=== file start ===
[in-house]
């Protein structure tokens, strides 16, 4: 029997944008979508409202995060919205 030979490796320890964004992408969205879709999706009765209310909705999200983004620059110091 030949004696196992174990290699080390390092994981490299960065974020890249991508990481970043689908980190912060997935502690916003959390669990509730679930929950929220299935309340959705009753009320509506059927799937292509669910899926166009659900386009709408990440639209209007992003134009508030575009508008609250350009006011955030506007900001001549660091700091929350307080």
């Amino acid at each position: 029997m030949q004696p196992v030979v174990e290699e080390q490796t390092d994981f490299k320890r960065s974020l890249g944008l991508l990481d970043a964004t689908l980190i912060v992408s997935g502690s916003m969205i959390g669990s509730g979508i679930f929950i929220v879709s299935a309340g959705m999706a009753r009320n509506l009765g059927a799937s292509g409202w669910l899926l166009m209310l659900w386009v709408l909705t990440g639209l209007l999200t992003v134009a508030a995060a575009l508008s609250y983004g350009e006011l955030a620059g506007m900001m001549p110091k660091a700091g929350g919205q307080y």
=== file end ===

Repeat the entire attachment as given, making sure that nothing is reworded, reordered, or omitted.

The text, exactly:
[in-house]
């Protein structure tokens, strides 16, 4: 029997944008979508409202995060919205 030979490796320890964004992408969205879709999706009765209310909705999200983004620059110091 030949004696196992174990290699080390390092994981490299960065974020890249991508990481970043689908980190912060997935502690916003959390669990509730679930929950929220299935309340959705009753009320509506059927799937292509669910899926166009659900386009709408990440639209209007992003134009508030575009508008609250350009006011955030506007900001001549660091700091929350307080």
């Amino acid at each position: 029997m030949q004696p196992v030979v174990e290699e080390q490796t390092d994981f490299k320890r960065s974020l890249g944008l991508l990481d970043a964004t689908l980190i912060v992408s997935g502690s916003m969205i959390g669990s509730g979508i679930f929950i929220v879709s299935a309340g959705m999706a009753r009320n509506l009765g059927a799937s292509g409202w669910l899926l166009m209310l659900w386009v709408l909705t990440g639209l209007l999200t992003v134009a508030a995060a575009l508008s609250y983004g350009e006011l955030a620059g506007m900001m001549p110091k660091a700091g929350g919205q307080y």